<xsl:param name="markers" as="xs:string*"/>
      <xsl:param name="element-name" as="xs:string"/>

Analyze-string joins all the markers together, separated by the regular expression ‘or’ operator and scans the input text. It stores all text which occurs after a marker phrase until it finds a space-semicolon (which in a 245 would indicate change of role), or the end of the input string.

      <xsl:analyze-string select="$input" regex="({string-join($markers, '|')})([^;]+)(\s;|$)">

The next analyze-string uses capture-group 2 (which would ideally be a person’s or multiple people’s names, following one of the marker phrases above) and would store any text preceding space-and-space, comma-space, or space-&-space.

              <xsl:analyze-string select="regex-group(2)"

The element is constructed, and a sort attribute is added so that indexing could be done on the last name (you’ll note that it only builds the sort attribute if someone has a first and last name; if the person had three names, I looked it up myself to be sure which was their last name)

               <xsl:element name="{$element-name}">
                   <xsl:if test="matches(regex-group(1),'^\w+\s\w+$')">
                      <xsl:attribute name="sort">
                                 select="string-length(substring-before(regex-group(1),' ')) + 2"

The name is inserted into the element and any trailing spaces or a period are stripped

         <xsl:element name="{$element-name}"/>

You may wonder why I didn’t simply extract names from the 700 fields. The answer is that I didn’t have any 700 fields in my data! This workaround, although complex, did teach me a lot about regex and its power for string manipulation.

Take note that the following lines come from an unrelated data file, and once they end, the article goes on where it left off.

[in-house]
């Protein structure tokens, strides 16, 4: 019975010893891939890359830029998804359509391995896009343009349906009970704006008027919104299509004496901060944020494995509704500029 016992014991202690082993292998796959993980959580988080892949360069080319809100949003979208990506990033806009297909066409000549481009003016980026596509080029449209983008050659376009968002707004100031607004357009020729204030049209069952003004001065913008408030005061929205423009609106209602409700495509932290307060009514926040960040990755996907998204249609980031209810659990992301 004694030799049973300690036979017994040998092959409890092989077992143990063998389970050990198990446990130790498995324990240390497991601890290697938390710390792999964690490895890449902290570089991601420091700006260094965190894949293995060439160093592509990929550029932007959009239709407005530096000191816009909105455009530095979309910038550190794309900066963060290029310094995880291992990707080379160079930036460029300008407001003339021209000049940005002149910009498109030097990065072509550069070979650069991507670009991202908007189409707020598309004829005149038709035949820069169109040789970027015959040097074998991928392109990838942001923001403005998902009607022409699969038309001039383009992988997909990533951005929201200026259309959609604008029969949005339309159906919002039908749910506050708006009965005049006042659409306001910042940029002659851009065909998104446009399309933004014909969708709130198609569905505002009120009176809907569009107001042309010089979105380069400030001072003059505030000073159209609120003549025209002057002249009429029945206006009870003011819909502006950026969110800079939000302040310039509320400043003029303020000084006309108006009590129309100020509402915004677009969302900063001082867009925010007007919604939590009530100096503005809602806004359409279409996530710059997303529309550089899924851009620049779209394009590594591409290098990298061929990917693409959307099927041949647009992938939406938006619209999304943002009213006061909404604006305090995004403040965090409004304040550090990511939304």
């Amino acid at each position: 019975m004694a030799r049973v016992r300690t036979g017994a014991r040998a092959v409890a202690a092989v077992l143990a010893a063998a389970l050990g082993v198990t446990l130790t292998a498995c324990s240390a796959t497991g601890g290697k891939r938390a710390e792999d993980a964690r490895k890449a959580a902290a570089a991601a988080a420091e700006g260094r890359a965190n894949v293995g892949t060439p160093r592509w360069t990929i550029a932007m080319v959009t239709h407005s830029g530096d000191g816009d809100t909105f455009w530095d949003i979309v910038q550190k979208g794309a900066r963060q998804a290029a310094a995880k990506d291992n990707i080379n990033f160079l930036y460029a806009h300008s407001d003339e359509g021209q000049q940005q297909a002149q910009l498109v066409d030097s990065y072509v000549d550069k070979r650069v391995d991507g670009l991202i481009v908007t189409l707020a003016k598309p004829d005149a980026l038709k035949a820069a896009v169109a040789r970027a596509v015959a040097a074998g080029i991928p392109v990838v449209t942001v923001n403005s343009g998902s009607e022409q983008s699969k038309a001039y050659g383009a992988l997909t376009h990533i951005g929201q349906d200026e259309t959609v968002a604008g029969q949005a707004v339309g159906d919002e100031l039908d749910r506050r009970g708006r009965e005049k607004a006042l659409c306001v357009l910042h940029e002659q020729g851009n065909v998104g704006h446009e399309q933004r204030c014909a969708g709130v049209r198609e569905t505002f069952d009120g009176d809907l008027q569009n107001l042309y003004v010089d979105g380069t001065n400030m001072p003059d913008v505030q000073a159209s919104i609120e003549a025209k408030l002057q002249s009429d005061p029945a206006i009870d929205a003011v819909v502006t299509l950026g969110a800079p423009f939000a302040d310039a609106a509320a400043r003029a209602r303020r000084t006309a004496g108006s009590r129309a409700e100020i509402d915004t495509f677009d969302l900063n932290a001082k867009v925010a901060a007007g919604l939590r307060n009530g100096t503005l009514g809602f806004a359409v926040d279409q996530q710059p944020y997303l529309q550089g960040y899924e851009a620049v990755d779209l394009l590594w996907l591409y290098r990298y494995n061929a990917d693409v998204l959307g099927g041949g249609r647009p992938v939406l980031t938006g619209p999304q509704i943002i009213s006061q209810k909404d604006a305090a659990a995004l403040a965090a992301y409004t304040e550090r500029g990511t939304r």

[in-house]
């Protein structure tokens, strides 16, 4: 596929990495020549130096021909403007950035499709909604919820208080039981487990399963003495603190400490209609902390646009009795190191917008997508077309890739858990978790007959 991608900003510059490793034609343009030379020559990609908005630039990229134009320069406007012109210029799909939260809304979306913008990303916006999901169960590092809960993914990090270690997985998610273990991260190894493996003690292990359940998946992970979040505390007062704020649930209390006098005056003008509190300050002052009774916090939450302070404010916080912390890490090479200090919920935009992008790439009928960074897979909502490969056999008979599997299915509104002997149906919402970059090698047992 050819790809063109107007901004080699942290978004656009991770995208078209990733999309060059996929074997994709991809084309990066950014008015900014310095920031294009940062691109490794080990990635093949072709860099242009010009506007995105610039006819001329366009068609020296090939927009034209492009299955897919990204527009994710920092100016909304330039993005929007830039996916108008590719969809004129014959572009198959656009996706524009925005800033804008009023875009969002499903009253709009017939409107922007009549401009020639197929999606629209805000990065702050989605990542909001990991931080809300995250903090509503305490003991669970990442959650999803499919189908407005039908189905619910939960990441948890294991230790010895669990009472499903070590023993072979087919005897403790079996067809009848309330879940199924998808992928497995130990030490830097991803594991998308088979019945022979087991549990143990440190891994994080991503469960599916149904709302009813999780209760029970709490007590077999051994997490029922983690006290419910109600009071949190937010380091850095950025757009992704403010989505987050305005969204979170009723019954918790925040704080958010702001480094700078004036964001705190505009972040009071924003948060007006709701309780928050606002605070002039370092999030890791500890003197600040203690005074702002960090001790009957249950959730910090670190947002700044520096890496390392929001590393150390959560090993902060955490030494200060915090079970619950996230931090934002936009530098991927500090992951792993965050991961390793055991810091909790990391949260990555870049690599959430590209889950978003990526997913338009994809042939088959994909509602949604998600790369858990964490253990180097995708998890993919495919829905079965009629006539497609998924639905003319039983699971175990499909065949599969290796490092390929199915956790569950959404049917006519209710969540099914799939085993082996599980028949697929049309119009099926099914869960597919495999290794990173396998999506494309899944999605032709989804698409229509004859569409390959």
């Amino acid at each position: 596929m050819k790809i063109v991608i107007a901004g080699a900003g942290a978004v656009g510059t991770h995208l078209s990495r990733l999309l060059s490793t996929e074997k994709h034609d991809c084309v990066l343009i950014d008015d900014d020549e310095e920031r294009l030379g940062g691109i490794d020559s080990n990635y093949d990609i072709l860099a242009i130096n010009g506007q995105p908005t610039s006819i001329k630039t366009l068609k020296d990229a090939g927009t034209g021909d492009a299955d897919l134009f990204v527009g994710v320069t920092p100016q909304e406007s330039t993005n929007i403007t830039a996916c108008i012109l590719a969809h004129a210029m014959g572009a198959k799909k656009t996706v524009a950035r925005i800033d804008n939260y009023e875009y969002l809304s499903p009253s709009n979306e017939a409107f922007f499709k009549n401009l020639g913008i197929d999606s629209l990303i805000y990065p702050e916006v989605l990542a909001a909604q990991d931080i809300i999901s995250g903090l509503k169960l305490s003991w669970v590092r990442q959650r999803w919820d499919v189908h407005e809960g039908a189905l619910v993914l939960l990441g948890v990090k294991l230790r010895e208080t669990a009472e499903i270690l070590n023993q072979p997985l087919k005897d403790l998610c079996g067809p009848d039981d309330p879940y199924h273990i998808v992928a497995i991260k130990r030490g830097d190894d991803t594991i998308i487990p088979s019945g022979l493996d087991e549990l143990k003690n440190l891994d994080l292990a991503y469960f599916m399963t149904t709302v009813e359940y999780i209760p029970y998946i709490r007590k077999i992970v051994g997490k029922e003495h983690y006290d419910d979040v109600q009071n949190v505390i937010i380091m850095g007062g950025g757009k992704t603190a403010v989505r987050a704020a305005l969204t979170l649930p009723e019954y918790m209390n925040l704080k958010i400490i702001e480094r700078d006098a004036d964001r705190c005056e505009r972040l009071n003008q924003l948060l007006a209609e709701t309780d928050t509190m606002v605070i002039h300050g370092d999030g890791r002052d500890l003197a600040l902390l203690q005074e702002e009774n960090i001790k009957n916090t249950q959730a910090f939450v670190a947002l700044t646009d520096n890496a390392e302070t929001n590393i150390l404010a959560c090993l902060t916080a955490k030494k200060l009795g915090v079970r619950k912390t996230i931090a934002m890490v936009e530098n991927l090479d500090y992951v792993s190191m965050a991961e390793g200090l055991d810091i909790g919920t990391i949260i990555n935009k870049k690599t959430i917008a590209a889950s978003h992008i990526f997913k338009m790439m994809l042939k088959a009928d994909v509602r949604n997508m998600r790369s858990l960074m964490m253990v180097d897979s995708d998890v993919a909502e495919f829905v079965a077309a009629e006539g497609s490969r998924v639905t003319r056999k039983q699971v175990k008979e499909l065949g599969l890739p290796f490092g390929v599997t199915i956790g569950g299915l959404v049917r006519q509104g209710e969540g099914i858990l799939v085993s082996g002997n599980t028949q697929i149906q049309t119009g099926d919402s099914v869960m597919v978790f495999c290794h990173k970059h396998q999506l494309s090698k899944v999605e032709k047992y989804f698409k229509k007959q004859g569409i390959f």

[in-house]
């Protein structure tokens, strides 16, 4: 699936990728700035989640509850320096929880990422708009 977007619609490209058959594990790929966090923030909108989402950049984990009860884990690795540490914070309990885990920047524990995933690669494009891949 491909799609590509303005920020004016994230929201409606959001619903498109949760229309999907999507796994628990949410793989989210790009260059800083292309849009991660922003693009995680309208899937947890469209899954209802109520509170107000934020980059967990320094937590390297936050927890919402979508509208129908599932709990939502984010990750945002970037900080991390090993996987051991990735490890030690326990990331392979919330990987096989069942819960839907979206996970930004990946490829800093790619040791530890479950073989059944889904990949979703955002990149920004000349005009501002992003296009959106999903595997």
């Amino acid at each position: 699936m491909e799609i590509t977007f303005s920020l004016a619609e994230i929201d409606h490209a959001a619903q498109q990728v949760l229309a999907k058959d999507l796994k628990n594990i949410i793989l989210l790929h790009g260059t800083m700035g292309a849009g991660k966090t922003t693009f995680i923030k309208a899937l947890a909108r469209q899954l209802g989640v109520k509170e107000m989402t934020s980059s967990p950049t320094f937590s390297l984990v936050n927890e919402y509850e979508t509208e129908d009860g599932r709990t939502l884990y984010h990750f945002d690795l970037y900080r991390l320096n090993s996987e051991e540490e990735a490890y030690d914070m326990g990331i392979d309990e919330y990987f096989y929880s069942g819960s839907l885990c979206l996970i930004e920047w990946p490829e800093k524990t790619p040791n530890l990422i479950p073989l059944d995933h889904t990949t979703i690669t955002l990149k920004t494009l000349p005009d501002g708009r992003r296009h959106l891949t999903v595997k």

Title Capitalization Function

Before calling the function, I removed trailing forward slashes, periods, and whitespace.

    <xsl:template match="Heading3" mode="title">
        <xsl:variable name="title"
            select="functx:substring-before-if-ends-with(functx:substring-before-if-ends-with((normalize-space(.)),' /'), '.')"/>

The title is tokenized (broken down into pieces separated by a space) and each token is passed to the titleCase function. When it comes back it re-joins all the other tokens (in the same order) and the first letter of the entire title is capitalized.

            select="functx:capitalize-first(string-join(for $x in tokenize($title,'\s') return functx:titleCase($x),' '))"

The titleCase function takes a single parameter, in this case a token of the title. If the token (converted to lowercase) matches any of these lower-cased-title-words, it returns the token in lowercase. If the token is entirely uppercase it returns unchanged (based on my assumption that that word is being treated differently in the title). If neither of those are true, the first letter of the token is capitalized.[1]

    <xsl:function name="functx:titleCase" as="xs:string">
        <xsl:param name="token" as="xs:string"/>
                <xsl:value-of select="lower-case($token)"/>
            <xsl:when test="$token=upper-case($token)">
                <xsl:value-of select="$token"/>
                    select="concat(upper-case(substring($token, 1, 1)), lower-case(substring($token, 2)))"/>

Fun fact about titles: the way the data I had was structured, all non-filed articles were stripped. So I had to add back every ‘The’, ‘A’, and ‘An’.

Through the full XSLT transformation (inevitably followed by some clean up), the example record above became my home-grown XML structure:

  <media id="1336944" dateCreated="2014-07-18">
      <director sort="8">Steven Spielberg</director>
      <actor sort="5">Dan Aykroyd</actor>
      <actor sort="5">Ned Beatty</actor>
      <actor sort="6">John Belushi</actor>
      <actor sort="10">Lorraine Gary</actor>
      <actor sort="8">Murray Hamilton</actor>
      <actor sort="13">Christopher Lee</actor>
      <actor sort="5">Tim Matheson</actor>
      <actor sort="9">Toshiro Mifune</actor>